Sunday, February 14, 2010

Spaghetti Eastern

Spaghetti Napolitan
Spaghetti Napolitan

I'll get this out of the way now -- the key ingredients to the unique flavor of Japanese style spaghetti are ketchup and butter.

Sneer all you want, but I love this! If I had a guilty conscience about consuming certain dishes, this would be one of them mainly due to ketchup being frowned upon by many who cook authentic Italian tomato sauces. It may be looked down upon worse than Spaghetti-Os.

Napolitan is often enjoyed by children, served in a colorful platter in the shape of a plane, ship, train, or similar, with a paper Italian flag on a toothpick stuck in the center, one of several okosama lunch ("okosama" is an honorific term for child) typically served. Okosama lunch is similar in concept to a McDonald's Happy Meal, except conjured ~80 years ago and using real platters and silverware.

My recollection of the flavor comes from a lunch I had with my mother at a snack shop in Okinawa along a side street. We were strolling along on the way from her mother's place to Ishikawa City to go shopping with hundreds of dollars worth of otoshidama (New Years celebration gift money) I received, when we came upon a cute, white, faux rustic 2-story house with wooden window frames, the kind you would imagine running in to in Peter Rabbit or see little hobbits running about.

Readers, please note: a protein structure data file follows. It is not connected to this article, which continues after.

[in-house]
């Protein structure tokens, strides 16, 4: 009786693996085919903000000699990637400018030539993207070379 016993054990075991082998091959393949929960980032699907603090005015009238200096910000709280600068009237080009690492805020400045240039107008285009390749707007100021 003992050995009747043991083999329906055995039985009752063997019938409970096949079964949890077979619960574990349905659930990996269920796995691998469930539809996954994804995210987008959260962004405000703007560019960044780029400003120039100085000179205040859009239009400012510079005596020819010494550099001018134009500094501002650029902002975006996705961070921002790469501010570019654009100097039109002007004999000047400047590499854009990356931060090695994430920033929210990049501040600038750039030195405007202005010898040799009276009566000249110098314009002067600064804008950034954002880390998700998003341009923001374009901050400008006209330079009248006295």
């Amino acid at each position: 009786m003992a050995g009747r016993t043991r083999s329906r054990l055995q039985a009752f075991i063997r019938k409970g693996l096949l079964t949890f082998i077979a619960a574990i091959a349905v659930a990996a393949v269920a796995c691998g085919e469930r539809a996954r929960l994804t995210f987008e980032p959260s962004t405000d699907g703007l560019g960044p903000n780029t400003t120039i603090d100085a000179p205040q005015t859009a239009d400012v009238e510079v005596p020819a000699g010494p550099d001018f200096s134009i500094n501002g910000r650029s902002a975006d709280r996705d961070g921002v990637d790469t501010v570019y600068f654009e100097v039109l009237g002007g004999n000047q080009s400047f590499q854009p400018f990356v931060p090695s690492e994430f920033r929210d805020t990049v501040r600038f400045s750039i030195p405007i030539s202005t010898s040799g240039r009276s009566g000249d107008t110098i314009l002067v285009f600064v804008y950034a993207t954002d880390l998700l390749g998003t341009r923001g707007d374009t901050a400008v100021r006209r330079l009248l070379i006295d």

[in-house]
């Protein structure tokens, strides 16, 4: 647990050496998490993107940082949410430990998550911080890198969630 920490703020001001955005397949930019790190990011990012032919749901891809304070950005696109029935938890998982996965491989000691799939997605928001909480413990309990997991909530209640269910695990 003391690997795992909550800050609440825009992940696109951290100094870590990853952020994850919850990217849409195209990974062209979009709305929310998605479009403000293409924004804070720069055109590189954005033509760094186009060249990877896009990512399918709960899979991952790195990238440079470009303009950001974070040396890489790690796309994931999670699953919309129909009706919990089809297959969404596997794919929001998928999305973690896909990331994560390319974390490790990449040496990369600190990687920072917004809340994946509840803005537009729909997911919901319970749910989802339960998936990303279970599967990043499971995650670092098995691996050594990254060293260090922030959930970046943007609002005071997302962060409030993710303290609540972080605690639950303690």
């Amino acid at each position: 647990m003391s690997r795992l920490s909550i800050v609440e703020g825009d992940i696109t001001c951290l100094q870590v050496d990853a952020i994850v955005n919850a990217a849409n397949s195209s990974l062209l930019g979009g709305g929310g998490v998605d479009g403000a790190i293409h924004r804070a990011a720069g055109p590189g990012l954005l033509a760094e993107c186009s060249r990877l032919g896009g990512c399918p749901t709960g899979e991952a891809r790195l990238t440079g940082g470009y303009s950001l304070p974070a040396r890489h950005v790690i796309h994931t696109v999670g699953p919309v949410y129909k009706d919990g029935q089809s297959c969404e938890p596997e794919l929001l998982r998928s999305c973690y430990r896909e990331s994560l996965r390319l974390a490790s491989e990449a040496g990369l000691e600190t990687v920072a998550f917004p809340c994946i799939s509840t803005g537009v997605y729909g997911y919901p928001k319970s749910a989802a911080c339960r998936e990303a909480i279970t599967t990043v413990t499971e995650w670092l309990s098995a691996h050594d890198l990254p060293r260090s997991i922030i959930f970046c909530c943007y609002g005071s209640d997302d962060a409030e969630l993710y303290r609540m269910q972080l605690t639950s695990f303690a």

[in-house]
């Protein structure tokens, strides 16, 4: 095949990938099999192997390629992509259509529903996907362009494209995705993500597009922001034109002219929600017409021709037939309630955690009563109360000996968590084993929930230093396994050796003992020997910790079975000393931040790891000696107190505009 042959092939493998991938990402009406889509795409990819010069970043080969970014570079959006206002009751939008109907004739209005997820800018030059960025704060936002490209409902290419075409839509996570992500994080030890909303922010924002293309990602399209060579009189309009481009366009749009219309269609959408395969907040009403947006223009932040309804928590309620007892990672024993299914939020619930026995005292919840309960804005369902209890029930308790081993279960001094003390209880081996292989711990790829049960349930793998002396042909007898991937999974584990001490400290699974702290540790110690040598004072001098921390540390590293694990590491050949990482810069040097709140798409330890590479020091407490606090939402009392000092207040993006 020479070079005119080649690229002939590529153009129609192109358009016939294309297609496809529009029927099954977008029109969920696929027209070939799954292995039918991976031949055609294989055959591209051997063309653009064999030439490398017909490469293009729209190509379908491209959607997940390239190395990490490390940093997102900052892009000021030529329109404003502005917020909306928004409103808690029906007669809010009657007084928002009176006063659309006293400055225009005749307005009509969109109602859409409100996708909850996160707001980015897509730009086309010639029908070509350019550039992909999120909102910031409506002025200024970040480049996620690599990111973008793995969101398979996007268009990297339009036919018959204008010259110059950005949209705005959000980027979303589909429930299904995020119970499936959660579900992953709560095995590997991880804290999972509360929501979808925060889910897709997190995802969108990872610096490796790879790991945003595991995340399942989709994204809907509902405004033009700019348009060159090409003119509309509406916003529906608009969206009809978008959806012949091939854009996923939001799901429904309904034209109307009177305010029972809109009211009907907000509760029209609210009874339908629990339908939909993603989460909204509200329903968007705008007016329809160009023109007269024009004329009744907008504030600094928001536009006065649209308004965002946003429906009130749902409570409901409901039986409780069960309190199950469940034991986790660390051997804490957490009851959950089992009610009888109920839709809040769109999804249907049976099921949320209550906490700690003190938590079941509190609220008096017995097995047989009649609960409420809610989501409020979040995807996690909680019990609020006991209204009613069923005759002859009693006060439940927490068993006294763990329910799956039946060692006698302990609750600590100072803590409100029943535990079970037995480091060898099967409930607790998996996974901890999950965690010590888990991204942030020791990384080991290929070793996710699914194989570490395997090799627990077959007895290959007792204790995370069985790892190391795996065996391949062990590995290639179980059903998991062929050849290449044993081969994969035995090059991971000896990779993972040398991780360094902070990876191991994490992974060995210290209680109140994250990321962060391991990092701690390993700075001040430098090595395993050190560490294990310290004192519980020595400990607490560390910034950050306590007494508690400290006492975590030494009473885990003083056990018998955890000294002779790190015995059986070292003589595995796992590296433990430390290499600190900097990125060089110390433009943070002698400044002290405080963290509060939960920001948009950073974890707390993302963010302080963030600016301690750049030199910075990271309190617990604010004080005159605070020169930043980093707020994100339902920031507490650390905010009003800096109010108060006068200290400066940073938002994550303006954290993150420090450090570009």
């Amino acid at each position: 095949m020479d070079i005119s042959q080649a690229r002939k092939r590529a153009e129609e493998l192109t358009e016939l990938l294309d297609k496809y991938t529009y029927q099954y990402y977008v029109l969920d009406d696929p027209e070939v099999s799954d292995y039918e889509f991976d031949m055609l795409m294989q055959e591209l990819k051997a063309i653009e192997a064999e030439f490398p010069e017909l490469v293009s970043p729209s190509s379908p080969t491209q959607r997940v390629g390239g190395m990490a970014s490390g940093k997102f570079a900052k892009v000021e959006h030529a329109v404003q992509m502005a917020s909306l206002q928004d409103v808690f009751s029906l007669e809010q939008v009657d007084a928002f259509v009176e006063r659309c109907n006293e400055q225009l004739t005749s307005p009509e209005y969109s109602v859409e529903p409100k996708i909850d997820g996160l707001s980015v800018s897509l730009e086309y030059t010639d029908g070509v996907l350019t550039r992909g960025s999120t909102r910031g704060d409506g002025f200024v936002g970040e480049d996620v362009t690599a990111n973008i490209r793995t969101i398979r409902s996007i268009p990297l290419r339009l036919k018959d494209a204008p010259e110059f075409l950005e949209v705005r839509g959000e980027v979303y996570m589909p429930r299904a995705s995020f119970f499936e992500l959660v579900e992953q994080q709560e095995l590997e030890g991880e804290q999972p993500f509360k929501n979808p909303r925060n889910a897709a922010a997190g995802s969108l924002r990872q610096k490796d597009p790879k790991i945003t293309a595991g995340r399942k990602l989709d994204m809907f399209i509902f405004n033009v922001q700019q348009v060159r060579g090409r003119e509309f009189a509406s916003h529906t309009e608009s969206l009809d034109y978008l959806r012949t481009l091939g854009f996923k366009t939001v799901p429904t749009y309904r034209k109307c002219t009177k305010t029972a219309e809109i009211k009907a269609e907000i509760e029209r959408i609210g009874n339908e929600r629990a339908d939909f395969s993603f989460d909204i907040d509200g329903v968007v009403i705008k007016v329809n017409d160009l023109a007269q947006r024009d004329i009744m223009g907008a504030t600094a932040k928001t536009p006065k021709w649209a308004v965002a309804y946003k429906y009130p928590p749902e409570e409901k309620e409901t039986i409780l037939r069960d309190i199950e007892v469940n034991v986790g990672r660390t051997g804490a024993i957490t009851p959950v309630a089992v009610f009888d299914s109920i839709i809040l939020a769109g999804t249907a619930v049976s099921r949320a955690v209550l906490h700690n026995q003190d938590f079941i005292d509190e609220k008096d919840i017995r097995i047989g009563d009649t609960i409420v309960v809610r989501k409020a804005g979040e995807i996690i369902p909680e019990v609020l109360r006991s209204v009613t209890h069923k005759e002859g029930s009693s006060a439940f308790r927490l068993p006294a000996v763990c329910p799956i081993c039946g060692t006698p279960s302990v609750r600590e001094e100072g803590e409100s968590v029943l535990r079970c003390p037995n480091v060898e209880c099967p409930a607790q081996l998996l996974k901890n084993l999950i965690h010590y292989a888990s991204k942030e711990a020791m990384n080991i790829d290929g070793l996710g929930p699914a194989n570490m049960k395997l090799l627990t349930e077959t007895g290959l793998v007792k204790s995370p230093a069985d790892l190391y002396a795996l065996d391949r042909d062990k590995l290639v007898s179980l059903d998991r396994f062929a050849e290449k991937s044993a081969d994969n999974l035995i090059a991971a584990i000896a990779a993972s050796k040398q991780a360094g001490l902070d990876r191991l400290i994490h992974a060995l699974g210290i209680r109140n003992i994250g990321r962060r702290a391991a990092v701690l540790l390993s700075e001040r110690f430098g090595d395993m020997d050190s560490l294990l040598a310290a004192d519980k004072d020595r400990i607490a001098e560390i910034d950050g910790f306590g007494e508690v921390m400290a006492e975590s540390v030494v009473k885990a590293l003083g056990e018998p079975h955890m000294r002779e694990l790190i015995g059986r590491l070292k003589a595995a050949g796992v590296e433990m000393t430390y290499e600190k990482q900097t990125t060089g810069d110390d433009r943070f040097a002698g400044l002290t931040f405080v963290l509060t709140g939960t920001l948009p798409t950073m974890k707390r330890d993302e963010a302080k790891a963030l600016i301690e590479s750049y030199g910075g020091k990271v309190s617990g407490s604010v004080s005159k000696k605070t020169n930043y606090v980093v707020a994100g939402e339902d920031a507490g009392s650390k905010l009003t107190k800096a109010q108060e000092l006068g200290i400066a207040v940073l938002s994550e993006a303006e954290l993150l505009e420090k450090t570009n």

The spaghetti was served to me in an adult plate because I was a bit over the age of 7...10 years over to be exact. It wooed my Japanese taste buds.

As much as I like to reminisce and eat this dish, I don't make this in large quantities. I may eat this 3-4 times a year and only when we cook a big pot of spaghetti (tomato based) sauce with linguine, with 1 cup of sauce and 2-3 servings of linguine set aside.

This time around we had zucchini, ground beef, celery, carrots, and tomatoes in our sauce.

To Napolitan-ize it:
- add around 1 tablespoon of butter to a hot pan on medium
- add 2-3 servings of linguine to the pan of butter and mix noodles until noodles are well coated
- add 1 cup of spaghetti sauce and ~2 tsp of ketchup. Mix thoroughly.

The end product should be on the dry side, taste a little buttery, and slightly sweeter, but should not be cloying. Since I prefer my spaghetti a little spicy, I usually add crushed chili peppers on my plate.

- Cassaendra

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